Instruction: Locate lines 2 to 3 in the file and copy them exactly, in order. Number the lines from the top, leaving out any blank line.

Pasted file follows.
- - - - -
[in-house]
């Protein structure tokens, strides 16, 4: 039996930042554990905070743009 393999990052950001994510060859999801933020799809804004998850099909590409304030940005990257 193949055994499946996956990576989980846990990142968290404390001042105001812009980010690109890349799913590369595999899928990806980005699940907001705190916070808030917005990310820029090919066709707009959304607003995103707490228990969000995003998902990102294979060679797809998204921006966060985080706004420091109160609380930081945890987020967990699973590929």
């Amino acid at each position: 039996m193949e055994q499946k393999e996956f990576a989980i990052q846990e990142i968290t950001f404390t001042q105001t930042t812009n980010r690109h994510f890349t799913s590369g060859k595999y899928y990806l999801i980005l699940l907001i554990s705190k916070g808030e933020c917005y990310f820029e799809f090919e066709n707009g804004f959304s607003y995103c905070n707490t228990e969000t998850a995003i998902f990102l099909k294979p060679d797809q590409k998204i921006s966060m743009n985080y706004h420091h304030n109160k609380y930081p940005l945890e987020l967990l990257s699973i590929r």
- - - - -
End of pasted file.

């Protein structure tokens, strides 16, 4: 039996930042554990905070743009 393999990052950001994510060859999801933020799809804004998850099909590409304030940005990257 193949055994499946996956990576989980846990990142968290404390001042105001812009980010690109890349799913590369595999899928990806980005699940907001705190916070808030917005990310820029090919066709707009959304607003995103707490228990969000995003998902990102294979060679797809998204921006966060985080706004420091109160609380930081945890987020967990699973590929």
């Amino acid at each position: 039996m193949e055994q499946k393999e996956f990576a989980i990052q846990e990142i968290t950001f404390t001042q105001t930042t812009n980010r690109h994510f890349t799913s590369g060859k595999y899928y990806l999801i980005l699940l907001i554990s705190k916070g808030e933020c917005y990310f820029e799809f090919e066709n707009g804004f959304s607003y995103c905070n707490t228990e969000t998850a995003i998902f990102l099909k294979p060679d797809q590409k998204i921006s966060m743009n985080y706004h420091h304030n109160k609380y930081p940005l945890e987020l967990l990257s699973i590929r």